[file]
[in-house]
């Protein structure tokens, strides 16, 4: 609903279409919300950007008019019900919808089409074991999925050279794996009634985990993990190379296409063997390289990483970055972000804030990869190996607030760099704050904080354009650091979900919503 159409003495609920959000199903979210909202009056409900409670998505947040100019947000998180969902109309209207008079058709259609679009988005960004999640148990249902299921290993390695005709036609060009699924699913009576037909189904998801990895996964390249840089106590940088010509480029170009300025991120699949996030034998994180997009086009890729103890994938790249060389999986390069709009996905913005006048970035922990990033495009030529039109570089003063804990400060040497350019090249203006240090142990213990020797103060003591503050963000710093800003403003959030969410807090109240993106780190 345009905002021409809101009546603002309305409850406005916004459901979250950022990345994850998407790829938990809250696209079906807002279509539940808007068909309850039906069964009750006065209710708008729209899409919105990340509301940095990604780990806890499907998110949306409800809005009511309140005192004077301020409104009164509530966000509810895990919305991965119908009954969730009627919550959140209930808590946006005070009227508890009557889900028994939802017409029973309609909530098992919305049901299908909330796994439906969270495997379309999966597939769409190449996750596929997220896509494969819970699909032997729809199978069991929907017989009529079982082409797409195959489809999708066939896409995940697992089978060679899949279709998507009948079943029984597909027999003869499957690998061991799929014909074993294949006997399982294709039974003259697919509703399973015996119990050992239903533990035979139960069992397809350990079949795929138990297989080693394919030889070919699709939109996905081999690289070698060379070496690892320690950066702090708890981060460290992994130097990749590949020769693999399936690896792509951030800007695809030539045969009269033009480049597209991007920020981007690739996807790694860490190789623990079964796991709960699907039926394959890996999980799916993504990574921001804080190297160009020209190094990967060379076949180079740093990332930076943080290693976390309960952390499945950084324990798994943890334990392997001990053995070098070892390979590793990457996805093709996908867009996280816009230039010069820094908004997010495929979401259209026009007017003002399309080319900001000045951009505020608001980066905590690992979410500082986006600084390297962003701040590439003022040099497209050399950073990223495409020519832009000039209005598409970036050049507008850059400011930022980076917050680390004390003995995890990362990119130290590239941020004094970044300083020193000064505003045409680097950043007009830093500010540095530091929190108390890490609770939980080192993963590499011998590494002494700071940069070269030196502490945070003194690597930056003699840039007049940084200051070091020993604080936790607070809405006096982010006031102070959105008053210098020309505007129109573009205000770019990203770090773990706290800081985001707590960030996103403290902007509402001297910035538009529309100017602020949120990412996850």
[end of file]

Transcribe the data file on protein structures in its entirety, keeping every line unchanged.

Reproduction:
[in-house]
């Protein structure tokens, strides 16, 4: 609903279409919300950007008019019900919808089409074991999925050279794996009634985990993990190379296409063997390289990483970055972000804030990869190996607030760099704050904080354009650091979900919503 159409003495609920959000199903979210909202009056409900409670998505947040100019947000998180969902109309209207008079058709259609679009988005960004999640148990249902299921290993390695005709036609060009699924699913009576037909189904998801990895996964390249840089106590940088010509480029170009300025991120699949996030034998994180997009086009890729103890994938790249060389999986390069709009996905913005006048970035922990990033495009030529039109570089003063804990400060040497350019090249203006240090142990213990020797103060003591503050963000710093800003403003959030969410807090109240993106780190 345009905002021409809101009546603002309305409850406005916004459901979250950022990345994850998407790829938990809250696209079906807002279509539940808007068909309850039906069964009750006065209710708008729209899409919105990340509301940095990604780990806890499907998110949306409800809005009511309140005192004077301020409104009164509530966000509810895990919305991965119908009954969730009627919550959140209930808590946006005070009227508890009557889900028994939802017409029973309609909530098992919305049901299908909330796994439906969270495997379309999966597939769409190449996750596929997220896509494969819970699909032997729809199978069991929907017989009529079982082409797409195959489809999708066939896409995940697992089978060679899949279709998507009948079943029984597909027999003869499957690998061991799929014909074993294949006997399982294709039974003259697919509703399973015996119990050992239903533990035979139960069992397809350990079949795929138990297989080693394919030889070919699709939109996905081999690289070698060379070496690892320690950066702090708890981060460290992994130097990749590949020769693999399936690896792509951030800007695809030539045969009269033009480049597209991007920020981007690739996807790694860490190789623990079964796991709960699907039926394959890996999980799916993504990574921001804080190297160009020209190094990967060379076949180079740093990332930076943080290693976390309960952390499945950084324990798994943890334990392997001990053995070098070892390979590793990457996805093709996908867009996280816009230039010069820094908004997010495929979401259209026009007017003002399309080319900001000045951009505020608001980066905590690992979410500082986006600084390297962003701040590439003022040099497209050399950073990223495409020519832009000039209005598409970036050049507008850059400011930022980076917050680390004390003995995890990362990119130290590239941020004094970044300083020193000064505003045409680097950043007009830093500010540095530091929190108390890490609770939980080192993963590499011998590494002494700071940069070269030196502490945070003194690597930056003699840039007049940084200051070091020993604080936790607070809405006096982010006031102070959105008053210098020309505007129109573009205000770019990203770090773990706290800081985001707590960030996103403290902007509402001297910035538009529309100017602020949120990412996850």